Hinske, 37, shifts to assistant hitting coach after joining the Cubs staff as first base/outfield coach for the 2014 campaign, replacing Mike Brumley. His 12-year major league career (2002-13) included 2002 American League Rookie of the Year honors with Toronto and three-straight World Series appearances bookended by championships with Boston in 2007 and the New York Yankees in 2009. Hinske was originally selected by the Cubs in the 17th round of the 1998 Draft.

Borzello, 44, enters his fourth season with the Cubs and his second in an expanded role of catching and strategy coach. Prior to joining Chicago, he spent four seasons (2008-11) with the Los Angeles Dodgers as their bullpen catcher, a stint that followed 12 years in the New York Yankees organization starting in 1996 (roles included bullpen catcher and batting practice pitcher). Overall, Borzello has 19 years of experience with three major league clubs.

Castro, 56, returns for his second season as the club’s quality assurance coach after spending the previous 25 years as a minor league hitting coordinator or hitting coach in the Kansas City, Seattle, Florida, San Diego and Montreal organizations. He also served an interim stint as Seattle’s major league hitting coach in 2008.

Font, 36, returns for his 21st season in the Cubs organization, his fourth at the major league level. Font played in the Cubs system for six seasons from 1995-2000 before becoming a Single-A Daytona staff assistant in 2001. He served the Cubs as a minor league manager, hitting coach and coordinator from 2002-11.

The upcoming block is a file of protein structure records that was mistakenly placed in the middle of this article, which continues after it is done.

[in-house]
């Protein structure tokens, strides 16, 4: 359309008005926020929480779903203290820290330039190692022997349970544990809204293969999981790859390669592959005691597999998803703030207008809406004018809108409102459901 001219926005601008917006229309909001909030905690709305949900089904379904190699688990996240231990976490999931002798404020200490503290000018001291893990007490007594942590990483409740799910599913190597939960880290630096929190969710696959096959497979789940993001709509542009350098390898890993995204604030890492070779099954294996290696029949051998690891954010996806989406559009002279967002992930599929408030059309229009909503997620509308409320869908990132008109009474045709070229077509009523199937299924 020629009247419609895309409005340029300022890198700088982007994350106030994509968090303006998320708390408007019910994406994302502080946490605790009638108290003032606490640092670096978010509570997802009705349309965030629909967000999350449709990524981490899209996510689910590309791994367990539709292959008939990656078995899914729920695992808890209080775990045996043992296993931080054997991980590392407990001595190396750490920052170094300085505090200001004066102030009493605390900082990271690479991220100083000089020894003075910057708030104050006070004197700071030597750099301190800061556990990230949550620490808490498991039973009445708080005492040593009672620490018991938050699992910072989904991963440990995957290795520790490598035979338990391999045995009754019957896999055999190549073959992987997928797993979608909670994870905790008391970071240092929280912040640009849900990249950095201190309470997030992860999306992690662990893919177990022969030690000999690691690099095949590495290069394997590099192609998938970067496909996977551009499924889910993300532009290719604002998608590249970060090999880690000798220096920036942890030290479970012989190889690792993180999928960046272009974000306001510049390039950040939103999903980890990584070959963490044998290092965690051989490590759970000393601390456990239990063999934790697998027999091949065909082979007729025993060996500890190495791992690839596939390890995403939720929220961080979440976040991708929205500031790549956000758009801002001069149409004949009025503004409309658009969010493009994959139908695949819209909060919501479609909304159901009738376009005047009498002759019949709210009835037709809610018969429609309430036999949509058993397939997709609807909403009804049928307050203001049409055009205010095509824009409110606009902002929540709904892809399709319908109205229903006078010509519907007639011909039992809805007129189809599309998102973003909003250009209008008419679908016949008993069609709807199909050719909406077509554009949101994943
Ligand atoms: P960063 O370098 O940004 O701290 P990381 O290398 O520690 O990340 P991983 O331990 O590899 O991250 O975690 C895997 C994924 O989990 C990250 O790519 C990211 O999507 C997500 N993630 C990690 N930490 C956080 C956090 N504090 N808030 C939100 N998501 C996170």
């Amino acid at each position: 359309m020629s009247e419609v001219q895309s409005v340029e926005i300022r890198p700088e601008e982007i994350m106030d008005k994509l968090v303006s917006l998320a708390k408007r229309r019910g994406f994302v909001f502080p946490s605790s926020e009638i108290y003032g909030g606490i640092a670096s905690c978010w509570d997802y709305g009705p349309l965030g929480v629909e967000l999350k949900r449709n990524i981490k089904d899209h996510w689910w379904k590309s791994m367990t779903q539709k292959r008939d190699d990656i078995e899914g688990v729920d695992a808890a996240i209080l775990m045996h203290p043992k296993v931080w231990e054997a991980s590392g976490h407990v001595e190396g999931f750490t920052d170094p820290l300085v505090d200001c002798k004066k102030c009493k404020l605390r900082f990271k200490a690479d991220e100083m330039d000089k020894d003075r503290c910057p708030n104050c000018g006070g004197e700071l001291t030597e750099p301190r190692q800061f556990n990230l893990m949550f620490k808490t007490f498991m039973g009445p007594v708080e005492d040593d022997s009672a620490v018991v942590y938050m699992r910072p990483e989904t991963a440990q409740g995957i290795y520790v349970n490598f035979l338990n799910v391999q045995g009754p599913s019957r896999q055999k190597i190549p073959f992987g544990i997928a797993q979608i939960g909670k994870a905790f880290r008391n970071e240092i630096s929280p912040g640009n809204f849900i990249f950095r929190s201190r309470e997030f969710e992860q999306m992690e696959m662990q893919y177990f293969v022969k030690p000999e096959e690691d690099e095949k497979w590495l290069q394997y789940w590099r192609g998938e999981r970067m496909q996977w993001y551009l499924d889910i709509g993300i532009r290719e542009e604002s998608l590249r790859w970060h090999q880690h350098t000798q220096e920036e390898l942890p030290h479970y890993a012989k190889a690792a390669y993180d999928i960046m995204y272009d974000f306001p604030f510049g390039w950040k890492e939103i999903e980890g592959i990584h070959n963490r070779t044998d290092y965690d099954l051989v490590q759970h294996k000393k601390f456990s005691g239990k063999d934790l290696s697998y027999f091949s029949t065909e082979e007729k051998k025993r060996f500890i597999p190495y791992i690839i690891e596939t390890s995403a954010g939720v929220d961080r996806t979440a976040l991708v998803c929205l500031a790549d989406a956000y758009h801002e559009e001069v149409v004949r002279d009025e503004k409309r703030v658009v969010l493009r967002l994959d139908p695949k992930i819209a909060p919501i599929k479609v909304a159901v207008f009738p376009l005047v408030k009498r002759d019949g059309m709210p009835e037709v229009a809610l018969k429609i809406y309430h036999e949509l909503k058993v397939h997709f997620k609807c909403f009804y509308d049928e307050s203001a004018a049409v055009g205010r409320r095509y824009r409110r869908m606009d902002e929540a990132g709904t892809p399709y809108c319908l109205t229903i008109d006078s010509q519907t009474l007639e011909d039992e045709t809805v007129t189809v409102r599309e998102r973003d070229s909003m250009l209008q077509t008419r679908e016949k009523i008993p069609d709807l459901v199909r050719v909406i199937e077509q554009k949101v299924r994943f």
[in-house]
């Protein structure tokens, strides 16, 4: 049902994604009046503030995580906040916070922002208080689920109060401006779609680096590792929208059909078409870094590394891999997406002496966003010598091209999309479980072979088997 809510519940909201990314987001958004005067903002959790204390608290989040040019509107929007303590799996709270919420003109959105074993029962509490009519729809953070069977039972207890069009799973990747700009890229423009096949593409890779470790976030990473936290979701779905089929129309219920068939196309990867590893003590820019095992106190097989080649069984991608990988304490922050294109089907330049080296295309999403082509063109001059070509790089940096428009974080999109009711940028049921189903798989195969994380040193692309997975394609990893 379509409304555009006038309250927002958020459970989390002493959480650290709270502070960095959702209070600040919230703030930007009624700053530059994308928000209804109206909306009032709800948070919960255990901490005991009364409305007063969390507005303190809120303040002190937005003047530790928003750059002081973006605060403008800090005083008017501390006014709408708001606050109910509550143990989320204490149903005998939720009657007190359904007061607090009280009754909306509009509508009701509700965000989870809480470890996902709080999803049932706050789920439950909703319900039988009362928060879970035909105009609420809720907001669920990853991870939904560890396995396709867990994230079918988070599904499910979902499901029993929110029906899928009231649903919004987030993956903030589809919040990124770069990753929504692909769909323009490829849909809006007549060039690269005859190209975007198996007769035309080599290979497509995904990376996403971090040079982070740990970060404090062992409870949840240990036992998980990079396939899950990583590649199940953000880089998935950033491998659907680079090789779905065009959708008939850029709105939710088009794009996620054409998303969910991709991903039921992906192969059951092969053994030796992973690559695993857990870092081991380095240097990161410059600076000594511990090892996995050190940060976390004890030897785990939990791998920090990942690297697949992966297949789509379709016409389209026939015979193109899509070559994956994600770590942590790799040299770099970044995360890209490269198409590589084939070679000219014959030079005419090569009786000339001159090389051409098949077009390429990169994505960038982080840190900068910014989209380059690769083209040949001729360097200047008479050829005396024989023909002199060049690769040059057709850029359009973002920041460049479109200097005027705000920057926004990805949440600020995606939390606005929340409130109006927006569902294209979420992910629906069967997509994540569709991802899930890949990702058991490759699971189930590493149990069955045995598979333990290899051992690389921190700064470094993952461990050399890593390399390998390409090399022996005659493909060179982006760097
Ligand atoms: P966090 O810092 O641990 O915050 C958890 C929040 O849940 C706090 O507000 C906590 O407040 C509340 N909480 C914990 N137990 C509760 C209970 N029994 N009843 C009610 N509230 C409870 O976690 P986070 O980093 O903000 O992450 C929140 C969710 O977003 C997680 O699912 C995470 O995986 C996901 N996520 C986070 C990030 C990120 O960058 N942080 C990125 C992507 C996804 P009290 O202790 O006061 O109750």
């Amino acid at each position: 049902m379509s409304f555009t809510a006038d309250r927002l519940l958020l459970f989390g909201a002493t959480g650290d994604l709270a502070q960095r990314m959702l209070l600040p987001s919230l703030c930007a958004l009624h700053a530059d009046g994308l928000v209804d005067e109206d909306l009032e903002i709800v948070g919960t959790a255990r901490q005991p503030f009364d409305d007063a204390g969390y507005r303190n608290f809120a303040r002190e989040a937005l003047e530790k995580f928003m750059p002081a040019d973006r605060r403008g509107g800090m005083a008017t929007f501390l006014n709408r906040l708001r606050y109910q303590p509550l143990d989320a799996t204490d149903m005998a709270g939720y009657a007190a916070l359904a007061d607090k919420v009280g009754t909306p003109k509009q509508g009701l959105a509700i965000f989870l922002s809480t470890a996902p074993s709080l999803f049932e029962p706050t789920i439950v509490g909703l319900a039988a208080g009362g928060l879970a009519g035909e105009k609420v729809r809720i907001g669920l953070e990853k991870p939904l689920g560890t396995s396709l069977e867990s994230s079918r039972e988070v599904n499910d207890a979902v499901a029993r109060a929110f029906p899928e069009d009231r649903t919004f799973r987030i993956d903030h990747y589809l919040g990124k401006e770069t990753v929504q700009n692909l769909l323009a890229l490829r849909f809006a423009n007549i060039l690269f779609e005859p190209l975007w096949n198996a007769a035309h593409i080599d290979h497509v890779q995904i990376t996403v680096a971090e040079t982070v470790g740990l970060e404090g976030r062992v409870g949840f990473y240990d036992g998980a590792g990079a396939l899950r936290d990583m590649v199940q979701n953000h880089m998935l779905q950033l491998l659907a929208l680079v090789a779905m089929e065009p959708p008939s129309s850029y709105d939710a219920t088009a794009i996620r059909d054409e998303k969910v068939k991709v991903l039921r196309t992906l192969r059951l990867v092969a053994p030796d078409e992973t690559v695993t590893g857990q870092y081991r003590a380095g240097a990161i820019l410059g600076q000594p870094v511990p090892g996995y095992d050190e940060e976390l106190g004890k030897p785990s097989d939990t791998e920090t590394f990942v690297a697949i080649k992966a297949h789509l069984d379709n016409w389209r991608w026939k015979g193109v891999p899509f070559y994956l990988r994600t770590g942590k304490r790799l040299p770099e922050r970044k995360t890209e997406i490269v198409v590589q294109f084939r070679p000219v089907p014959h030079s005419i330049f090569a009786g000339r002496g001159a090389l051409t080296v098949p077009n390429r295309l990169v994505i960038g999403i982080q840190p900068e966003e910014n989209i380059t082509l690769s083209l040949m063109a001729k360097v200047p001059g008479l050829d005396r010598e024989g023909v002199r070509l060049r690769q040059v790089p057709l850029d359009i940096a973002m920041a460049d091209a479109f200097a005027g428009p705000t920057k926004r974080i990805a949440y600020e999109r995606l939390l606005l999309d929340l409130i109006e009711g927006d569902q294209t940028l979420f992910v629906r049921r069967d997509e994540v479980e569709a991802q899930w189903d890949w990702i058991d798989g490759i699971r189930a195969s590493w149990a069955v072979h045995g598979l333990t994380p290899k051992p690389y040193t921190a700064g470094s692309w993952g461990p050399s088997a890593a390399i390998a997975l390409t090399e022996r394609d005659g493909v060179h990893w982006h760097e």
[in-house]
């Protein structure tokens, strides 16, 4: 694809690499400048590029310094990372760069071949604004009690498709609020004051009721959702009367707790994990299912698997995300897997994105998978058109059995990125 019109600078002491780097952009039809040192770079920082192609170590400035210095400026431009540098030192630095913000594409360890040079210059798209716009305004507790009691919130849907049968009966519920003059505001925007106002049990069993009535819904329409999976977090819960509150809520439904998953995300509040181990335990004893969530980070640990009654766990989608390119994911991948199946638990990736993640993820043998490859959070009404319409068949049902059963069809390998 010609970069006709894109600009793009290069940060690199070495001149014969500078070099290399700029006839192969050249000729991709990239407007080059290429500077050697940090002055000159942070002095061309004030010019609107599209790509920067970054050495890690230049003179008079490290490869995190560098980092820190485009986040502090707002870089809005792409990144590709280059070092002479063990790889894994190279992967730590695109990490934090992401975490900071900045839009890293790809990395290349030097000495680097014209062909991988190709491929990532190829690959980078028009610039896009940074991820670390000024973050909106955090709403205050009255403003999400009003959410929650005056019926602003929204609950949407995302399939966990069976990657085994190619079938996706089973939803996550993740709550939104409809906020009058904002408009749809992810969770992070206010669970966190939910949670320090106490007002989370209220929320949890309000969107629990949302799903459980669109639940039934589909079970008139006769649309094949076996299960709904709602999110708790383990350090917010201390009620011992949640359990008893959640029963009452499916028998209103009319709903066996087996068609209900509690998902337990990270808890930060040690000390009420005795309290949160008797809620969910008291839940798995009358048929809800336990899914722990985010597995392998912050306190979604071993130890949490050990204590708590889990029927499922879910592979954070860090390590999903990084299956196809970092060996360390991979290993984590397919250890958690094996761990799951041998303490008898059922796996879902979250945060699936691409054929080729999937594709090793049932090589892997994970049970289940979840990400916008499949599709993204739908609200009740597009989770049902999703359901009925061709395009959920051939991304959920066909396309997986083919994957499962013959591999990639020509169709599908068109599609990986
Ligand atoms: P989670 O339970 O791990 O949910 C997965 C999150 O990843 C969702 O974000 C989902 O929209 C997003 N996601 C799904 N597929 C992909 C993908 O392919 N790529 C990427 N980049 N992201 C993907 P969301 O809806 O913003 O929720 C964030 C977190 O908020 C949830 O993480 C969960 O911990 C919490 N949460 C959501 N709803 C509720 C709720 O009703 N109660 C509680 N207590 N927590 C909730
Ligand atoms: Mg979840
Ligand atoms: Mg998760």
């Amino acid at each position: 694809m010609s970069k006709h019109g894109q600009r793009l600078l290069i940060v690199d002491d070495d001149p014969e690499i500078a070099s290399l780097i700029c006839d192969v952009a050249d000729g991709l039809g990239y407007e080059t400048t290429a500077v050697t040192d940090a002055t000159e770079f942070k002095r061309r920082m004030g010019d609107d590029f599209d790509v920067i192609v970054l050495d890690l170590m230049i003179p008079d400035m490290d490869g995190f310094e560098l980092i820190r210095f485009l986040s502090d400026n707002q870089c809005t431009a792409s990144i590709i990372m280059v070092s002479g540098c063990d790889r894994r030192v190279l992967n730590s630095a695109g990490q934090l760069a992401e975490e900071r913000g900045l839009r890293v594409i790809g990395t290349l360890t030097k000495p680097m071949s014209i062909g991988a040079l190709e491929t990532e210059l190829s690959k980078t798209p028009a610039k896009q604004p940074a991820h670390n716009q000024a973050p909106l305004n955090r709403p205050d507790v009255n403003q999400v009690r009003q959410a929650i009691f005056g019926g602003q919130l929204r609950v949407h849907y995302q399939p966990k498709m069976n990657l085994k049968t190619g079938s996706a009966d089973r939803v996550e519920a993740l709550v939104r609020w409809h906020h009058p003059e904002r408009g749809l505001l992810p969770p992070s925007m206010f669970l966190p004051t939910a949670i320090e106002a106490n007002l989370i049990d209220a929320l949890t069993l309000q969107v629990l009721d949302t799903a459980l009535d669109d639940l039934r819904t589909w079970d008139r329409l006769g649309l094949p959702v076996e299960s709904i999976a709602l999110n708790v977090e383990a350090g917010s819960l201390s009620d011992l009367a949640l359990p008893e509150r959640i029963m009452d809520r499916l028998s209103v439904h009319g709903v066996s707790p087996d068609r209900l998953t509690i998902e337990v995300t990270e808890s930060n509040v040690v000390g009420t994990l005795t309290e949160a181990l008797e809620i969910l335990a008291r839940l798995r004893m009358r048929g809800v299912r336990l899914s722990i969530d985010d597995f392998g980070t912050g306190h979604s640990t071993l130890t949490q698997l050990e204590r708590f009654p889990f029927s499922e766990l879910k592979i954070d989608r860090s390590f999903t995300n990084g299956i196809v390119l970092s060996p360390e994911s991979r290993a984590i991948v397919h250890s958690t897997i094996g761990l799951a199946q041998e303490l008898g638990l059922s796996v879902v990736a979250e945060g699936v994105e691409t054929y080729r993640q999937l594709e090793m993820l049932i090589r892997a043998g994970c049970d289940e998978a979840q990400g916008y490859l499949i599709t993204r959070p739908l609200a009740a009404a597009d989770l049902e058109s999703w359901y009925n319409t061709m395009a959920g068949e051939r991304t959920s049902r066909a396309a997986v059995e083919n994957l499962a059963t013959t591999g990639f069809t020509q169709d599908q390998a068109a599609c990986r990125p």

From the Pages of Vine Line: Strength in Numbers

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Javier Baez got his first taste of major league action this summer. (Photo by Jonathan Daniel/Getty Images)

When Theo Epstein sat in front of the assembled media last October and announced, “The story [around the league] is that the Cubs are coming fast, and the Cubs are coming strong,” many had trouble stifling laughter. How could Epstein suggest a team fresh off its third-consecutive 90-loss season was on the rise—especially during a press conference announcing the firing of the club’s manager, Dale Sveum?

It seemed preposterous at the time, but Epstein was hardly joking. He knew what he and his staff had built over the previous two seasons, and he believed it wouldn’t be long before that lofty statement was accepted as fact—even by those not paying close attention to what’s been happening in the Cubs system.
Sure enough, while the 2014 season didn’t produce a dramatic increase in wins, the media and fans finally got a chance to see what the Cubs have been building, as the first wave of prospects finally funneled into Wrigley Field.